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Stock-Based Compensation





        Effective January 1, 2006, we adopted the provisions of SFAS No. 123(R). The statement eliminates the ability to account
for share-based compensation transactions using APB No. 25 and requires that the cost of share-based payment transactions (including those with employees and non-employees) be
recognized in the financial statements based on estimated fair values. SFAS No. 123(R) applies to all share-based payment transactions in which we acquire goods or services by issuing our
shares, share options, or other equity instruments or by incurring liabilities based on the price of our shares or that require settlement by the issuance of equity instruments. We elected to use the
modified prospective transition method upon adopting this statement and accordingly prior periods have not been restated to reflect the impact of SFAS No. 123(R). Under this transition method,
stock-based compensation expense for the years ended December 31, 2006, 2007 and 2008 include compensation expense for all stock-based compensation awards granted prior to, but not yet vested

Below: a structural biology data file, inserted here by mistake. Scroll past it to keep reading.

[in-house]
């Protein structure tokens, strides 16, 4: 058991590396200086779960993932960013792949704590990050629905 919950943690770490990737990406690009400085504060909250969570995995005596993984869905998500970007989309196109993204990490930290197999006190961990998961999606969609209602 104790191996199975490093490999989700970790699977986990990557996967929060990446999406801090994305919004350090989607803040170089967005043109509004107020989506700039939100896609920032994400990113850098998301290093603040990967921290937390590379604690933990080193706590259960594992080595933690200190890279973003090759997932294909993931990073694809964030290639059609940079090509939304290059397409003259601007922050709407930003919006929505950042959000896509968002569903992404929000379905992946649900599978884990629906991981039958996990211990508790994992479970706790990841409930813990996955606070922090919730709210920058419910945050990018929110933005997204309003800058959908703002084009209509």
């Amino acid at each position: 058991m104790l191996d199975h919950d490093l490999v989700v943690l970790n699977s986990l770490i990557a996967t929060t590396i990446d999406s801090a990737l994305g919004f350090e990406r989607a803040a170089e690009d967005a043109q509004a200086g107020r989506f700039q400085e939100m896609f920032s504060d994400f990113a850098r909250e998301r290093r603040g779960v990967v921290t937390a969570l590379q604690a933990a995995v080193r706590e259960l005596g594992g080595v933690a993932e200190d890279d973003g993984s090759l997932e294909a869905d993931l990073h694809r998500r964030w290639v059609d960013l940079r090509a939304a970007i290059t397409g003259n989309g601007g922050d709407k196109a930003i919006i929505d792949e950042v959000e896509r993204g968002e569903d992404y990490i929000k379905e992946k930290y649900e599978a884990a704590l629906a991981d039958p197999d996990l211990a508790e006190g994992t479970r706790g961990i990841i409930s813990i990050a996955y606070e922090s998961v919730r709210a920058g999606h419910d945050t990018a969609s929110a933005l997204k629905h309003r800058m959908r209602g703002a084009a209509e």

as of January 1, 2006, based on the grant date fair value estimated in accordance with the original provision of SFAS No. 123,
Accounting for Stock-Based
Compensation
("SFAS No. 123"). Stock-based compensation expense for all stock-based compensation awards granted after January 1, 2006 is based on the
grant-date fair value estimated in accordance with the provisions of SFAS No. 123(R). We recognize the compensation costs of stock purchase rights and stock options granted after
January 1, 2006 on a straight-line basis over the vesting periods of the applicable stock purchase rights and stock options, generally four years. Prior to adoption of SFAS